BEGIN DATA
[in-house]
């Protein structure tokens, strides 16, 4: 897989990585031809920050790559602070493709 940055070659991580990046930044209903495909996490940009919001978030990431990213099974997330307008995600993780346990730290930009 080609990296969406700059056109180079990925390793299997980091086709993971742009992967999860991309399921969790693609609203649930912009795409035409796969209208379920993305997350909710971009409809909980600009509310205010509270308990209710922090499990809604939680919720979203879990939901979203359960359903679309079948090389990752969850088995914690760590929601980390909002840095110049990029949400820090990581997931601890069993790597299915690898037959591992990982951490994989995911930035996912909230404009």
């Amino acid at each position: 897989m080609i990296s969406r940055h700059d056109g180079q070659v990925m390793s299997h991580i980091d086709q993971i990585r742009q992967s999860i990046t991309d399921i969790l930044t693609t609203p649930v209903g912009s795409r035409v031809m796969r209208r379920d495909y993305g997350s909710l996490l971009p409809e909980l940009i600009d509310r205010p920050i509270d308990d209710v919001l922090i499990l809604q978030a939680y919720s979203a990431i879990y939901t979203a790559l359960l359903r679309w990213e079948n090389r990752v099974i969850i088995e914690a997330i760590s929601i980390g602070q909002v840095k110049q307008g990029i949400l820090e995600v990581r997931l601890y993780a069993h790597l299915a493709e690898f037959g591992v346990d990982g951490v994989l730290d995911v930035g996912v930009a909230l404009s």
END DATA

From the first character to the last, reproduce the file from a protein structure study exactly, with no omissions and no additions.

[in-house]
């Protein structure tokens, strides 16, 4: 897989990585031809920050790559602070493709 940055070659991580990046930044209903495909996490940009919001978030990431990213099974997330307008995600993780346990730290930009 080609990296969406700059056109180079990925390793299997980091086709993971742009992967999860991309399921969790693609609203649930912009795409035409796969209208379920993305997350909710971009409809909980600009509310205010509270308990209710922090499990809604939680919720979203879990939901979203359960359903679309079948090389990752969850088995914690760590929601980390909002840095110049990029949400820090990581997931601890069993790597299915690898037959591992990982951490994989995911930035996912909230404009």
């Amino acid at each position: 897989m080609i990296s969406r940055h700059d056109g180079q070659v990925m390793s299997h991580i980091d086709q993971i990585r742009q992967s999860i990046t991309d399921i969790l930044t693609t609203p649930v209903g912009s795409r035409v031809m796969r209208r379920d495909y993305g997350s909710l996490l971009p409809e909980l940009i600009d509310r205010p920050i509270d308990d209710v919001l922090i499990l809604q978030a939680y919720s979203a990431i879990y939901t979203a790559l359960l359903r679309w990213e079948n090389r990752v099974i969850i088995e914690a997330i760590s929601i980390g602070q909002v840095k110049q307008g990029i949400l820090e995600v990581r997931l601890y993780a069993h790597l299915a493709e690898f037959g591992v346990d990982g951490v994989l730290d995911v930035g996912v930009a909230l404009s």